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Alan Bennett, telling tales at The National, The FT Magazine

‘The pocketed hand twitches about as he emphasises phrases and words, like the frantic feet of a gliding swan.’

The Olivier Theatre is packed to the concrete rafters, its 1,150 plush pink seats sold out before Alan Bennett’s reading even made it into the theatre brochure. Northern and Hampstead voices mix in a celebratory babble.

It is a tidy, middle-aged crowd. Ever since the Yorkshire scholarship boy left Oxford for 1960s satire and the Beyond The Fringe review, Bennett’s stage and screenplays have largely concerned ‘ordinary people’: housewives, spinsters and underlings, the lonely and unfulfilled.

Even the public figures in his work (The Madness of George III; Guy Burgess in An Englishman Abroad) deal in private failings. He is a genius of comic half-logic (“Mr Craven has always been on the side of progress: he had false teeth when he was 27”), and of the mundane intruding on the disturbing: in one of his famous Talking Heads monologues, a woman discovers her neighbour’s murdered body but can’t help wondering how the blood will wash out of the rug.

Bennett’s humour, and compassion for the drama in small lives, has created a public affection unique among dramatists. And when he potters, head down, onto the Olivier stage, the applause is huge.

He stands behind the lectern throughout, looking like the Magdalen lecturer he once was, in grey flannels, linen jacket and V-neck sweater. At 71, his still-blond hair is youthfully floppy. He holds Untold Stories, his second volume of memoir, diaries and observations, the cover removed, Post-it notes poking out.

Looking through big tortoise-shell glasses, he says, like a teacher, that there will be no questions and answers “as I’m reading from a new book very few of you will have read”. The two Northern aunties next to me have, and chuckle, one of them whispering “Oh, this one” as Bennett begins with the personalities of his kitchen implements. “Some wooden spoons for example, I think of as friendly, others as impersonal.” He worries about a thick blue-and-white plate “taking offence if I discriminate against it by using it less. Set down this seems close to insanity.” Read out, in his gentle, half-puzzled Leeds accent, it has the audience falling about.

He stands relaxed, book held casually in one hand, the other in his trouser pocket. But the pocketed hand twitches about as he emphasises phrases and words, like the frantic feet of a gliding swan. His readings jump too, from church visits to anecdotes to music, shifting us from volcanic laughter to contemplation and once, when this famously private man mentions his partner, Rupert, to penetrating silence.

On the writer’s life, he is self-deflating. “January 1997. I am sent a complimentary copy of Waterstone’s literary diary.” The birthdays of authors are marked. He finds Dennis Potter, Michael Frayn, then turns to his own. “May 9th is blank, except for the note, ‘The first British self-service laundrette is opened in Queensway, London, 1949’.” Calling the coal merchant from his Yorkshire home he is told, for no reason: “I don’t care how celebrated you are, you’ll never be a patch on your Dad.”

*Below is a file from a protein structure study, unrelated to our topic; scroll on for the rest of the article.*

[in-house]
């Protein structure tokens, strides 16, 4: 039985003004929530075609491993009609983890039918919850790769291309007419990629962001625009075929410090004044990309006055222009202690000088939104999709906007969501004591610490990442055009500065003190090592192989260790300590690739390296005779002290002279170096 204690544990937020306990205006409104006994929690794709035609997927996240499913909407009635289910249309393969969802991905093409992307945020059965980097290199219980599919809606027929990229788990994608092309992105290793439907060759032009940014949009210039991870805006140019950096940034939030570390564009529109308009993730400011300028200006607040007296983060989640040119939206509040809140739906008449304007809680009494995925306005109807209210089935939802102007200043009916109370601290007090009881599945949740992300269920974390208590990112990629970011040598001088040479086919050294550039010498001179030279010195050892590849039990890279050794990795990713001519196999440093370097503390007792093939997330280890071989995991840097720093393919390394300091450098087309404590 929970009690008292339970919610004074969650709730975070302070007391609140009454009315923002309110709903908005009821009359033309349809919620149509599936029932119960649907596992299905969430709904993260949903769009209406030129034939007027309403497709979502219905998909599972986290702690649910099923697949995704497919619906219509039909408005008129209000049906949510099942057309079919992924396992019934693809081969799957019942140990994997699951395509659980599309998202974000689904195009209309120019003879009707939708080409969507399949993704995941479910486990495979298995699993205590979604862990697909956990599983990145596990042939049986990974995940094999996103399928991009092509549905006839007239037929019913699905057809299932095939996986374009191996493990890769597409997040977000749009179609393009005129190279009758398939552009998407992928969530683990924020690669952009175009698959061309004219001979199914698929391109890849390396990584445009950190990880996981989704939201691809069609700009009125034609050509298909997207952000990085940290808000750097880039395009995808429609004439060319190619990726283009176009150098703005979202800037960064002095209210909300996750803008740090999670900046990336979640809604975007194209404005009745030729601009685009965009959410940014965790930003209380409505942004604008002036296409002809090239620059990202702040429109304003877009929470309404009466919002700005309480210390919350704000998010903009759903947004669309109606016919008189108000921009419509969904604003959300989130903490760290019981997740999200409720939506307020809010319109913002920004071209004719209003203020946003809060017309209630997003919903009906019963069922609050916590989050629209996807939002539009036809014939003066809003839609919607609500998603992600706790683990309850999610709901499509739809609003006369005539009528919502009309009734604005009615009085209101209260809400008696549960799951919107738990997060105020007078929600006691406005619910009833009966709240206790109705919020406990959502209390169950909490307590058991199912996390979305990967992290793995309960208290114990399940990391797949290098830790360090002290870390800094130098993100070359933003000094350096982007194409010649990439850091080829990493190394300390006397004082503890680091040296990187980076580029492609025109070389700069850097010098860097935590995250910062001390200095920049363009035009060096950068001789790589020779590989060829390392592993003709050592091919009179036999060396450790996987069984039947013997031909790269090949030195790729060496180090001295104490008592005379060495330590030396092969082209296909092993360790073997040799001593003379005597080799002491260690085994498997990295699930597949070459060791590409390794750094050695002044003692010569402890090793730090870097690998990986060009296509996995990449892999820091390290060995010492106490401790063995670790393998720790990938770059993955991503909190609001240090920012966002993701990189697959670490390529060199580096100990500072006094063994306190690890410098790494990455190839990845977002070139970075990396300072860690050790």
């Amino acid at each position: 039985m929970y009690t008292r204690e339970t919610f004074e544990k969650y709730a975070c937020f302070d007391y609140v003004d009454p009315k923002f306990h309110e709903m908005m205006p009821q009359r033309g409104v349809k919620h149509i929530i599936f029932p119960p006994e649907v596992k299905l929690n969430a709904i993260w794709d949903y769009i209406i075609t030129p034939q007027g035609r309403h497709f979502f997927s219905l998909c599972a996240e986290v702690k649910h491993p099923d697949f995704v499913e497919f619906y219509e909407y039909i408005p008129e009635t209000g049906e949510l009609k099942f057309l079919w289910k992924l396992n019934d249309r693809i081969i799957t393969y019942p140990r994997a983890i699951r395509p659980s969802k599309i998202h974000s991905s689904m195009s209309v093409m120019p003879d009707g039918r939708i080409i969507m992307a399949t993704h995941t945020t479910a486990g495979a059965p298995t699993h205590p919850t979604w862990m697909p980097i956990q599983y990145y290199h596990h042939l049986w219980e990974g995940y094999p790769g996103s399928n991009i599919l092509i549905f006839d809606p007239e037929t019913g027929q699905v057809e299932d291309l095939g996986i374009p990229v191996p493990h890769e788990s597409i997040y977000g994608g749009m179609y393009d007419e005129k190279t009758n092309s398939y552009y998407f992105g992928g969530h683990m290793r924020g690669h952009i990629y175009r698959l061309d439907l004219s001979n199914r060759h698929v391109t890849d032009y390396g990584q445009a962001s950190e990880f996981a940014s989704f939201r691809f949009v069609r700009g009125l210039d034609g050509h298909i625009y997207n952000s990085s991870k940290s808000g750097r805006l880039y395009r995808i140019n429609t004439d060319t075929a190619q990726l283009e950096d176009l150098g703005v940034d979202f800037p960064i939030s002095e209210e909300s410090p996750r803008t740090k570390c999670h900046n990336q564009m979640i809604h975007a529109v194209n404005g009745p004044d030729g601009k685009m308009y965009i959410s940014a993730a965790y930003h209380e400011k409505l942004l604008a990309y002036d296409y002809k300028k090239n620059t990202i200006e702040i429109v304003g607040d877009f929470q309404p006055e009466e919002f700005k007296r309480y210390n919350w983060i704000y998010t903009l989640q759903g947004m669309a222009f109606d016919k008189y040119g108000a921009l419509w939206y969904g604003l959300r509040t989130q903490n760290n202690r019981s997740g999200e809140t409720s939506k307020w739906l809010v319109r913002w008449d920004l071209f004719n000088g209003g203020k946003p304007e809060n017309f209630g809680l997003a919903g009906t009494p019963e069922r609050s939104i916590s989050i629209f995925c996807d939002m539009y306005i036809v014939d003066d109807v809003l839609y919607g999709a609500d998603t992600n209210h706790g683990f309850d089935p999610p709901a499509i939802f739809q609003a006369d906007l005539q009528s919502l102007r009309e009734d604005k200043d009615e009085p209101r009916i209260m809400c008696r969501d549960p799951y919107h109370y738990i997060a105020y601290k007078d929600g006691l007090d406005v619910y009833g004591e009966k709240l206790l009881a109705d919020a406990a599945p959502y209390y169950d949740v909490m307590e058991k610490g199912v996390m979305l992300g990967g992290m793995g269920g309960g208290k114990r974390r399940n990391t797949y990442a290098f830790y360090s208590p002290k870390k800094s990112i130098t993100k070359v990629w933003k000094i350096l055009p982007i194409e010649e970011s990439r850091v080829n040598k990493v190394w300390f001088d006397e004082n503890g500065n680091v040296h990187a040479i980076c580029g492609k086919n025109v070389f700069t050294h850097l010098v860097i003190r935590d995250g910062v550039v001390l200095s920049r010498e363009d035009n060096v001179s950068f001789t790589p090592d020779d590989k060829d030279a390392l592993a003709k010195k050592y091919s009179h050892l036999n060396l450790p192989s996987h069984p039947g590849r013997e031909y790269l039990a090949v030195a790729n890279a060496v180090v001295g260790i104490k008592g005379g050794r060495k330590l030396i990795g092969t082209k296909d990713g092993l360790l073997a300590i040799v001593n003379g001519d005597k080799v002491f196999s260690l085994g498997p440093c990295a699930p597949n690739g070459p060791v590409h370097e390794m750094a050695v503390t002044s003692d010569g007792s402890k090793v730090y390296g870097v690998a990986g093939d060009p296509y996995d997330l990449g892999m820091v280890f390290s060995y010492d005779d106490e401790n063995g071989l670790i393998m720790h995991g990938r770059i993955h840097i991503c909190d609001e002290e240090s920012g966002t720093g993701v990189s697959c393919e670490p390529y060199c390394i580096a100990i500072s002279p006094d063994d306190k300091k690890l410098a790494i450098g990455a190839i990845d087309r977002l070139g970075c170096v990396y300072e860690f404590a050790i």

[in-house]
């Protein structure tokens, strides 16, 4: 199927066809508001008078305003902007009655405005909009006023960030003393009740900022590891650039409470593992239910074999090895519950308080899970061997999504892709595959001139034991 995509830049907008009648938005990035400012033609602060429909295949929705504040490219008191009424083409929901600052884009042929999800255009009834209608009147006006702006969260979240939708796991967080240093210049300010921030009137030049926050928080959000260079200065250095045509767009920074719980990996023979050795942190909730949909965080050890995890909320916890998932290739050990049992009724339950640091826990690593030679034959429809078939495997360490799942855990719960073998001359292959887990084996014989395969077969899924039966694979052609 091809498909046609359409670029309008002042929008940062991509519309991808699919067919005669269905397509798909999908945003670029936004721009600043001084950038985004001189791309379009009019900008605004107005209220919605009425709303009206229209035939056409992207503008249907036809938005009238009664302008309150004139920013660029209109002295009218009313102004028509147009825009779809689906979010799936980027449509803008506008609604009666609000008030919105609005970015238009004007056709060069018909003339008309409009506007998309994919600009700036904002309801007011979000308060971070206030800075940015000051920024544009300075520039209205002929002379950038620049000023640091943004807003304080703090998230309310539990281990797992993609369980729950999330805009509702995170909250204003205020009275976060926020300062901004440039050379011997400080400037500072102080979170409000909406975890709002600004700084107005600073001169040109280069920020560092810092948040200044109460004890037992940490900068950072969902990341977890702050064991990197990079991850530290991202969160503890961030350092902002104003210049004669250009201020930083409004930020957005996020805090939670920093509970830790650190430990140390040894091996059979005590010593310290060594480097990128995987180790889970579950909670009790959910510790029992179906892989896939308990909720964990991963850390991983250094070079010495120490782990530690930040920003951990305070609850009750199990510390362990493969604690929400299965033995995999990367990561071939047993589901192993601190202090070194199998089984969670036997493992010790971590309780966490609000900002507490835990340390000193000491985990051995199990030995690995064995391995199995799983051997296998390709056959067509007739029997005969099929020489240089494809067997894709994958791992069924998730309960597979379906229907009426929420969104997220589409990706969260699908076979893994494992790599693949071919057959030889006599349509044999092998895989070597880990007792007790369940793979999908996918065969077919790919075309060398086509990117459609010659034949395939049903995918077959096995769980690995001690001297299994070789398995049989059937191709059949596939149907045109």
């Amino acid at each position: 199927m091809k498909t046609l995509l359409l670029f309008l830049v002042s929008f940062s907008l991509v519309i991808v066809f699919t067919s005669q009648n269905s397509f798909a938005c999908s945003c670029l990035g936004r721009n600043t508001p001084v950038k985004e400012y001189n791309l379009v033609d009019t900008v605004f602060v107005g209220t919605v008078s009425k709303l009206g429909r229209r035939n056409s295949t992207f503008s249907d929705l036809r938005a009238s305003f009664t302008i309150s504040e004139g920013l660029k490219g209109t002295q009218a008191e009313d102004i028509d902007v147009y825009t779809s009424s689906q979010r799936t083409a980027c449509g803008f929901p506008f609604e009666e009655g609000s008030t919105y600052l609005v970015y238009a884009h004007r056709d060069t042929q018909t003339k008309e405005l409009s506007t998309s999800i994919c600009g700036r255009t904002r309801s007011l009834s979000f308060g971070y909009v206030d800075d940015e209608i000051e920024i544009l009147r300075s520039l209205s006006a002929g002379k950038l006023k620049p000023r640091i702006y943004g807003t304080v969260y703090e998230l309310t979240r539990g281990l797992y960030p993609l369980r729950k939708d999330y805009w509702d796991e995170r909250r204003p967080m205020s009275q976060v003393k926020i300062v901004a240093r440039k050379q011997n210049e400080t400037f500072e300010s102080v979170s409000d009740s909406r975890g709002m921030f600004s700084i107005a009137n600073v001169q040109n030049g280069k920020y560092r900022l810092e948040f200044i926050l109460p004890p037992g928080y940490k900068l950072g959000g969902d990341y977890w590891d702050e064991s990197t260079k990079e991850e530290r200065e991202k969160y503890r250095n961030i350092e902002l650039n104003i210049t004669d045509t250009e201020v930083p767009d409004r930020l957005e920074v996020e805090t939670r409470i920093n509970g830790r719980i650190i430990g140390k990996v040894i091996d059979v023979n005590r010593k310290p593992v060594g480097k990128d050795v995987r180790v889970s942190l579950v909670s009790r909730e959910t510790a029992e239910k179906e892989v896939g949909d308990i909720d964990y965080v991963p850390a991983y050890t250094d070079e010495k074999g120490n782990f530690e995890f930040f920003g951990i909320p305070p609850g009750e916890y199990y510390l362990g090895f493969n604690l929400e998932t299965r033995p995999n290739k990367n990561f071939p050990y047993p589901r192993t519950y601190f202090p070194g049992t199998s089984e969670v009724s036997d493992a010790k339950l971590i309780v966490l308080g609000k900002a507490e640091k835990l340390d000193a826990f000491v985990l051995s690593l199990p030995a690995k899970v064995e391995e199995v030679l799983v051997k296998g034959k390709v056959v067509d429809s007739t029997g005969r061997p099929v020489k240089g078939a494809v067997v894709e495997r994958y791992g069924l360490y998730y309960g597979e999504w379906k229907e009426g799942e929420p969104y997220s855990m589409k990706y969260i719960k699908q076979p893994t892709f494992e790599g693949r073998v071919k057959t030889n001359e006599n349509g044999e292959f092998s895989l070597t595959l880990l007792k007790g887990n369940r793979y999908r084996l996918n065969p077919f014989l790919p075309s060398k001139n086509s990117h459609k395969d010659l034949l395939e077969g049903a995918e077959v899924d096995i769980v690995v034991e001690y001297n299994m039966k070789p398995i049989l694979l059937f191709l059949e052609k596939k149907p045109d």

He searches slightly anxiously for the next extract, his uncertainty part of the Bennett charm that makes him seem normal, one of us. When he reads we remember he isn’t, if only because of his friends. At Alec Guinness’s funeral he wonders how such a fastidious but religiously devout man coped with sign of peace handshakes. He recalls John Gielgud saying of David Storey: “Ideal author, never said a word.”

The quavering imitation is exactly Gielgud, and Bennett treats us to more. A gay New Yorker turning down the portly director John Schlesinger in a bathhouse witters, “Oh please, I couldn’t. You’ve got to be joking”. An upper-class country lady mentions her church’s trouble with “the myrrh”. Bennett says, “The incense?”. She replies, “No, no! The myrrh for the grass.”

He keeps returning to the ecclesiastical (“Here’s another church visit I’m afraid, ha!”) and historical, telling us of the yews at Fountain’s Abbey, older than the 12th-century monastery, of Kathleen Ferrier’s legendary contralto floating from a Leeds slum chapel in 1947, out over grimy snow.

Bennett’s acid, after this, burns deep. On whether gay partners of the dead should march in the Remembrance Day parade, he imagines “a shout from somewhere in the ranks of the massed graves: ‘What the fuck does it matter now, anyway?’” He has had enough of “those mammoth charity performances which always turn out to be overlong, slyly competitive and never the least bit heart-warming”.

At the end, Bennett puts his book aside to thank the National, first home of many of his plays. “It’s a pleasure to come in here on a morning.” Then he smiles, broadly, as if about to laugh, and potters off, head down, book under his arm, to long, ear-ringing applause that hopes for an encore that doesn’t come.

25 November 2005

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